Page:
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Michigan Looks Set to Unfreeze State Spending on Common Core

The Michigan Senate voted to Thursday to allow the state to resume spending on the Common Core State Standards. Michigan officially froze spending on the standards and their associated assessments on Oct. 1 due to language in the state's budget, although districts were allowed to continue their common-core implementation unimpeded. That state spending freeze mainly affected Michigan's work on common-core assessments. 

Senate Concurrent Resolution 12 bears a close resemblance to the resolution that the Michigan House of Representatives passed last month and sent to the Senate for approval. It's worth noting that the legislature is not committed to the assessments being developed by the Smarter Balanced Assessment Consortium, one of two consortia developing common-core-aligned tests. By Dec. 1, lawmakers want a review from the Michigan education department of available assessments that could be provided to students, and the department can't formally commit to using the Smarter Balanced assessment until the legislature conducts a review of those testing options for the 2014-15 school aid budget. Until then, it can only commit to the development of testing options and recommendations. Senators added a section stating their preference for computer-adaptive tests, which tailor questions to students' demonstrated ability level—Smarter Balanced tests are slated to meet this criteria.

The Senate version also alters the House resolution by clarifying that parents who are home schooling their children are not subject to the common core.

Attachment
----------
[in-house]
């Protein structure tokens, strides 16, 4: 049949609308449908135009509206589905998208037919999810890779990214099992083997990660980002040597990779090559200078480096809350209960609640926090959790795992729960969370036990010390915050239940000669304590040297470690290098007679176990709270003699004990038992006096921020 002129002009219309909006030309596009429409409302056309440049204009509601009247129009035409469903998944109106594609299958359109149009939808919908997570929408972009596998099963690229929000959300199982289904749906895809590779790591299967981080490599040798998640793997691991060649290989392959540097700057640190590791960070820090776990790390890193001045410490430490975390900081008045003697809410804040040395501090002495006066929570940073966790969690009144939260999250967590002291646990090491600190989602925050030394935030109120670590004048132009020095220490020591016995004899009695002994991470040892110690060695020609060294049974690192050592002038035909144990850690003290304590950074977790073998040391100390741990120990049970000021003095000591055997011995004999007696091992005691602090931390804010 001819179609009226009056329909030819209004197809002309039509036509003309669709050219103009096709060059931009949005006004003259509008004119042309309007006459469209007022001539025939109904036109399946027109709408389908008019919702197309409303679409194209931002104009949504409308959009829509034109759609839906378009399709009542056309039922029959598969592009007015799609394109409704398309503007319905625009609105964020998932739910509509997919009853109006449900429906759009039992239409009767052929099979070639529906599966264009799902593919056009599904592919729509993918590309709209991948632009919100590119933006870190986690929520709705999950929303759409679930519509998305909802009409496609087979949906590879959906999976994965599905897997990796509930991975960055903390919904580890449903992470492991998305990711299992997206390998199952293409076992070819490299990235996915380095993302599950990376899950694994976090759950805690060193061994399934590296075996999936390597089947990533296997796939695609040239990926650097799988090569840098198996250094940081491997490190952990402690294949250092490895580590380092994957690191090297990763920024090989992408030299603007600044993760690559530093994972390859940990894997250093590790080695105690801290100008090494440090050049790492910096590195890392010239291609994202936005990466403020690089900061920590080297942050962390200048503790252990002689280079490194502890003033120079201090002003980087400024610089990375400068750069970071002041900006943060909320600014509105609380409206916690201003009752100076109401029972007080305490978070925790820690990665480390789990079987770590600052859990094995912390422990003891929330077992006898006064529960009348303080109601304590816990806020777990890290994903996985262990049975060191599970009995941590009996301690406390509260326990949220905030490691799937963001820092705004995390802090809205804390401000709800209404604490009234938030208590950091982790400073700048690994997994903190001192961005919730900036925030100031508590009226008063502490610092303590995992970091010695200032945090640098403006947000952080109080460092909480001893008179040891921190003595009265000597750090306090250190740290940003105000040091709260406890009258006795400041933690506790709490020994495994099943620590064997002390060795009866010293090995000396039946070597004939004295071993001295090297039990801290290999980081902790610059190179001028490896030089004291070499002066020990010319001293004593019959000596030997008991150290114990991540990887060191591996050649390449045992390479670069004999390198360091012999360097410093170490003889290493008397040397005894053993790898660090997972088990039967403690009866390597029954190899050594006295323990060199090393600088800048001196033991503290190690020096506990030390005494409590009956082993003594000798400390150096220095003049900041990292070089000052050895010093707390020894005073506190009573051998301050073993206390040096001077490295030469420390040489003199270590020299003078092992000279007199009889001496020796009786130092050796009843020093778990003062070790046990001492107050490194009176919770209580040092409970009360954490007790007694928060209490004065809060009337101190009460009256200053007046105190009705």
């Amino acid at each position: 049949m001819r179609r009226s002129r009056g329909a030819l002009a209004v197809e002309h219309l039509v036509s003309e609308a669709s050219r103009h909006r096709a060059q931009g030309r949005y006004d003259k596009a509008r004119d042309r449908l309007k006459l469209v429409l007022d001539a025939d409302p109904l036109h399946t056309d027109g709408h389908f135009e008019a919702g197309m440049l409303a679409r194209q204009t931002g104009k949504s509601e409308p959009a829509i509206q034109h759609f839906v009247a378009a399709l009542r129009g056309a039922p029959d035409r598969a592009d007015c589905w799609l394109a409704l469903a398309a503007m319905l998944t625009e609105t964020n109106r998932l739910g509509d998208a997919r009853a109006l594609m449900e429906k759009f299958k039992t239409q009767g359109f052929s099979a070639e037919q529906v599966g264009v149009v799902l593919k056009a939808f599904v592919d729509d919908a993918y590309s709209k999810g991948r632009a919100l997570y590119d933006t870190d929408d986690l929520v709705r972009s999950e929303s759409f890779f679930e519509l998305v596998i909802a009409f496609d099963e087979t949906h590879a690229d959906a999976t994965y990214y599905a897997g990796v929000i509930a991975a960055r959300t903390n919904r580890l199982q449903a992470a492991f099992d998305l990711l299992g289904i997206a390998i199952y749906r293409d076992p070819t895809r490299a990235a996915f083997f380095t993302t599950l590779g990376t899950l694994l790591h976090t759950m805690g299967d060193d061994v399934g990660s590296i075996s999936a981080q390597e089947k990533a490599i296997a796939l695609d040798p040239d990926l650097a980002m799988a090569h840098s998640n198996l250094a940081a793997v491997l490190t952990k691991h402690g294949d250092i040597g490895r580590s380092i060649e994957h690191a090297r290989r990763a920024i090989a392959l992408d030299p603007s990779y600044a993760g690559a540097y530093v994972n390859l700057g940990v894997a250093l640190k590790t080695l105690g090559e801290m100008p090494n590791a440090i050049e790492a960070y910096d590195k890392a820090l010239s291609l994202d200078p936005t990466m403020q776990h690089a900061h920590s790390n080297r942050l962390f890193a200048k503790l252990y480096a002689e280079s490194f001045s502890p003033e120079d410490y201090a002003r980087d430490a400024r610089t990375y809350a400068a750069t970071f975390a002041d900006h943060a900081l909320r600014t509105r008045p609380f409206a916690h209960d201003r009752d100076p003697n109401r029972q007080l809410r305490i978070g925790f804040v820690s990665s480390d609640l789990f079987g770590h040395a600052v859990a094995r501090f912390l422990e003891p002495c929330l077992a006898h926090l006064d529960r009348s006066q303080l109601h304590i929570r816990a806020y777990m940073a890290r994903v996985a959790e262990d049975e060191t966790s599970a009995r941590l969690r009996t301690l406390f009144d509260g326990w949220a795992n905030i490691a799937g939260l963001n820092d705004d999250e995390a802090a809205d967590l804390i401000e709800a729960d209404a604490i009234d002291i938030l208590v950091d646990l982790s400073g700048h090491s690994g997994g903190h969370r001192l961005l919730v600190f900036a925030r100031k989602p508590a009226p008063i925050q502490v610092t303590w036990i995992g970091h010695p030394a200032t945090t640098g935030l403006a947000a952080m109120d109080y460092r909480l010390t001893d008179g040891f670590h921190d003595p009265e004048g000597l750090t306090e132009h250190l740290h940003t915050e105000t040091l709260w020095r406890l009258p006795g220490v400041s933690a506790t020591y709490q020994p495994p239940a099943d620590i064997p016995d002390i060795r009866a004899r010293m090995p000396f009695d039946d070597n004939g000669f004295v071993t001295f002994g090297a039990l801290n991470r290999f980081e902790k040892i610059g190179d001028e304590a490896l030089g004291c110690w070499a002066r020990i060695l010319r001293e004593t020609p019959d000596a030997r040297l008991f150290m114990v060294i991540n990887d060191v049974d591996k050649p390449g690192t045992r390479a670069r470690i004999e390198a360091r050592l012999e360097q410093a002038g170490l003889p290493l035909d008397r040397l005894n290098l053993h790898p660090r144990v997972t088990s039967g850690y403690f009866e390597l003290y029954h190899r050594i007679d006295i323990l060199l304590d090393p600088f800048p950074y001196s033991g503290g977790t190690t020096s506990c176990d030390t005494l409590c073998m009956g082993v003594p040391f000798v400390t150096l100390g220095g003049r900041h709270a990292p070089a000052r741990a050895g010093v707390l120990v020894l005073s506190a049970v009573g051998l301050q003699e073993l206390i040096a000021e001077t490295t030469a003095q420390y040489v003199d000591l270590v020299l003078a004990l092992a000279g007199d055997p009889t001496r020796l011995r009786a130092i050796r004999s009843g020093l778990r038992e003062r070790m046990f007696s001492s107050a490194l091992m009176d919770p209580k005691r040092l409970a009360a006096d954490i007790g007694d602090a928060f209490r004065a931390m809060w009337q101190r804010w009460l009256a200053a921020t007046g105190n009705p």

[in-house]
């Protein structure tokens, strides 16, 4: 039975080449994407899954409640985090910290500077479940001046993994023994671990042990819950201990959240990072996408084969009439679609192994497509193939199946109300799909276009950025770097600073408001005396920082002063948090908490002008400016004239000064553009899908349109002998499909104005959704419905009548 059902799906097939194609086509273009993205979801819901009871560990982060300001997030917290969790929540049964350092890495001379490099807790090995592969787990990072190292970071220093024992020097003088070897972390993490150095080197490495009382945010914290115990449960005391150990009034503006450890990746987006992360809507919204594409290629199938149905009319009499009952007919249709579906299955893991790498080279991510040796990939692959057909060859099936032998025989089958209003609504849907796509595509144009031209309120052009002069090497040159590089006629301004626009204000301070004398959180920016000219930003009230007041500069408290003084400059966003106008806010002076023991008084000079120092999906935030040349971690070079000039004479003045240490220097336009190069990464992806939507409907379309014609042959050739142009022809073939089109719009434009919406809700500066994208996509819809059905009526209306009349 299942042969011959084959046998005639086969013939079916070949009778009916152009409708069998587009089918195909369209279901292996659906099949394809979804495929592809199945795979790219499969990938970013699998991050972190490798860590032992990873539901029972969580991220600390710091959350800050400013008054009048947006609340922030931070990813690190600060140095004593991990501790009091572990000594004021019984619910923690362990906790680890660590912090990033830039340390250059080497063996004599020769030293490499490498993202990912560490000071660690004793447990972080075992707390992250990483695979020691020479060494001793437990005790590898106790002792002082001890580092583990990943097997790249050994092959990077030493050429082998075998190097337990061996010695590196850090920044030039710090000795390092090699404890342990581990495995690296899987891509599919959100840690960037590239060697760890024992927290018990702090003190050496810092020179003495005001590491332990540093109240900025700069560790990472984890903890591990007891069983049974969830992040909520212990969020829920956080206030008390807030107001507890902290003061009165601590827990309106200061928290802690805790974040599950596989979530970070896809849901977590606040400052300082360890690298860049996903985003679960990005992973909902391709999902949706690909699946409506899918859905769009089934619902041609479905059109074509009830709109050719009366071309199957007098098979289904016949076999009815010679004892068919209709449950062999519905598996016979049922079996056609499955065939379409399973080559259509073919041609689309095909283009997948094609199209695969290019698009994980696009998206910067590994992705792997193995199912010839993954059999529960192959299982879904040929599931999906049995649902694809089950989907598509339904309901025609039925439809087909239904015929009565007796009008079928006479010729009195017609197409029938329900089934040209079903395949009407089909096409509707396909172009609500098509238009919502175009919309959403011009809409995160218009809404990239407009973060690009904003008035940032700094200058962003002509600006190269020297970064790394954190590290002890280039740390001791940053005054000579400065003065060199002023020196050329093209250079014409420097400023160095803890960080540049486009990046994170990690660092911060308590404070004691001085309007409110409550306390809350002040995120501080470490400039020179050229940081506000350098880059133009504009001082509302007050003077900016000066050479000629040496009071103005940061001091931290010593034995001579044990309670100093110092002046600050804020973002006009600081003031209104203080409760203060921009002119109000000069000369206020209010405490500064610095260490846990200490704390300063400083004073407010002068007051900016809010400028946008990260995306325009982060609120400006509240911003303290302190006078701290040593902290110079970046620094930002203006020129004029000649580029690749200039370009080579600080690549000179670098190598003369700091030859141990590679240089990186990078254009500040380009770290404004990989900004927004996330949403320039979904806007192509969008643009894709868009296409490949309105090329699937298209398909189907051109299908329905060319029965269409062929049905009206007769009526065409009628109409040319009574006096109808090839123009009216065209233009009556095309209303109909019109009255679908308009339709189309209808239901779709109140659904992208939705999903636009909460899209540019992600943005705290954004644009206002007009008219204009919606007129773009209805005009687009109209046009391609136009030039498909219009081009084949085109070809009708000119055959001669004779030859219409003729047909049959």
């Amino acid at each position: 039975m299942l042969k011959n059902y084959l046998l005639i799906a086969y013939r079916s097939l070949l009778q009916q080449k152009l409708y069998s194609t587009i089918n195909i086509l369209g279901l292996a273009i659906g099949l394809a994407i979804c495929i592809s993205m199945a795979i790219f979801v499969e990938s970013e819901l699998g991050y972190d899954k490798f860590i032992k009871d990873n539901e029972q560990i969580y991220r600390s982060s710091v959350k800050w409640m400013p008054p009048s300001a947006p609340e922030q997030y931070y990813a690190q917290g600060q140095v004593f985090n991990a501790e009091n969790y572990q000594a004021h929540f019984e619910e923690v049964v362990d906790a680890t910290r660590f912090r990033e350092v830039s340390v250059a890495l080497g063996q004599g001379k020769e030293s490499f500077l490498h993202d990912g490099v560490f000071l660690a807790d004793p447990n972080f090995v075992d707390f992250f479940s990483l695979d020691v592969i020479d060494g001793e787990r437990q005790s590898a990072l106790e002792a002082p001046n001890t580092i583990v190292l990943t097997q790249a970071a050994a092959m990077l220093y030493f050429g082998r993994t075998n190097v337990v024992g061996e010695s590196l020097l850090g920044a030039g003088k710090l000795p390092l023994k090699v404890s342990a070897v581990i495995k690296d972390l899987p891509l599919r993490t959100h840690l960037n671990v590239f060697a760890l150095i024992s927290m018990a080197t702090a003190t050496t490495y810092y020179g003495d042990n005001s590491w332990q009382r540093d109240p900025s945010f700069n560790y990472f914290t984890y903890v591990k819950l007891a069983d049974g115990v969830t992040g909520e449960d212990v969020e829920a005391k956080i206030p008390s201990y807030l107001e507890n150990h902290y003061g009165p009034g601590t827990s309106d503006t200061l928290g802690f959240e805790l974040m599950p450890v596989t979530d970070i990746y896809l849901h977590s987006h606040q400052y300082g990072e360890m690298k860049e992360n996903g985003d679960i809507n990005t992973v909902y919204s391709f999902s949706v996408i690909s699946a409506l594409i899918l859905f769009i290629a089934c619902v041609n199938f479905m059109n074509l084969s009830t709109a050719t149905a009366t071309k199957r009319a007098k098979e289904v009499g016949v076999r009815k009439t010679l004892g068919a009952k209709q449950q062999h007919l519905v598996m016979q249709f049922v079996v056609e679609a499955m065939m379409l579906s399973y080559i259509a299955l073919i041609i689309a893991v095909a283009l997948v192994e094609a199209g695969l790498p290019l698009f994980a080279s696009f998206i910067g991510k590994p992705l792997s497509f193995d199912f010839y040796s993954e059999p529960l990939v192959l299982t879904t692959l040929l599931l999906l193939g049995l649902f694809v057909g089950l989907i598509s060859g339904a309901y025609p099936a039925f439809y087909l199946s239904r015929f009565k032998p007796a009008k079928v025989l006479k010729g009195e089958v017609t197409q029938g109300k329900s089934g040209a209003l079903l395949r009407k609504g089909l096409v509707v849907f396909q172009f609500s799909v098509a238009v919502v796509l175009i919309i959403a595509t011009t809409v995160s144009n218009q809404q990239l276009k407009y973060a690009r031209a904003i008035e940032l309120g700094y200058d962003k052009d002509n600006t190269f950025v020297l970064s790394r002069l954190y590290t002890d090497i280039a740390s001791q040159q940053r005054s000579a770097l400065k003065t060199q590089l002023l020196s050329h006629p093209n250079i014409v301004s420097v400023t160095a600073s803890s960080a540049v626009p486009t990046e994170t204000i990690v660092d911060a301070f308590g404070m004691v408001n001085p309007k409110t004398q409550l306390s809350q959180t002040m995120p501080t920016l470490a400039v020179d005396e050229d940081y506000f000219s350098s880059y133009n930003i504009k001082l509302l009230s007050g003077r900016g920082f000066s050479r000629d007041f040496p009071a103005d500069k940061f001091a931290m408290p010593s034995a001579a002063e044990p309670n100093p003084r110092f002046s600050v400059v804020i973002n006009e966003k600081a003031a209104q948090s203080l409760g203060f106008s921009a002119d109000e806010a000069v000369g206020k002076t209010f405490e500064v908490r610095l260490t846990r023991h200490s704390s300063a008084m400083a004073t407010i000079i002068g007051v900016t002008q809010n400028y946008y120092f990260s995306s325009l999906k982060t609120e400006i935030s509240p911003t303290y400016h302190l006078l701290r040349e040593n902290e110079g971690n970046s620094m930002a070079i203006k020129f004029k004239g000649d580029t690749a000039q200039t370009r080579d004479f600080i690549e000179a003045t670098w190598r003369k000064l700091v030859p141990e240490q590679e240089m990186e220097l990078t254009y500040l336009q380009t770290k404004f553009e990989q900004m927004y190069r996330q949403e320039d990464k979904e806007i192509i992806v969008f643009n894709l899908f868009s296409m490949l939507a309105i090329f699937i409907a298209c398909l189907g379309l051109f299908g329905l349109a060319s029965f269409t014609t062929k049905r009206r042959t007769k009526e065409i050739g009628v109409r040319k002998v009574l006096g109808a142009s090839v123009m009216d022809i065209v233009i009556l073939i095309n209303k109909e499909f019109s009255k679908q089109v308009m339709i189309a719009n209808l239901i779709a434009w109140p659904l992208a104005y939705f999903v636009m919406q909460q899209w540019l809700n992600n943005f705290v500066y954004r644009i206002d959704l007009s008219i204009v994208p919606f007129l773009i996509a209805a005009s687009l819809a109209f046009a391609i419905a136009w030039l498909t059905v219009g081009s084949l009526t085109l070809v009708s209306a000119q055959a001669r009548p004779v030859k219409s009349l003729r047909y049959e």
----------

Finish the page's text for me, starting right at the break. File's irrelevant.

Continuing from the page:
As Michigan Live's Brian Smith notes, the Senate conducted a voice vote on the resolution, meaning that there isn't a clear "yes" or "no" marked next to each legislator's name to show how they voted, and that this may have been done to give some senators political cover. 

Since the Senate version changed slightly from the House resolution, members of the House have to vote on the resolution that passed in the upper chamber. Given the relatively few changes senators made to their colleagues' resolution that don't touch on the primary issue of state spending on the common core, the chances of the resolution clearing this final House vote appear strong. The resolution doesn't need the approval of Gov. Rick Snyder, a Republican who supports the standards. 

Like Indiana, Michigan had voted to slow down or hedge its implementation of common core through language in the state budget. If the House approves the Senate resolution, it will be bad news for GOP Rep. Tom McMillin, the main opponent to the standards who originally introduced a bill to stop them in the state. That legislation failed to get traction, leading him to insert the state spending "freeze" into the Michigan budget. 

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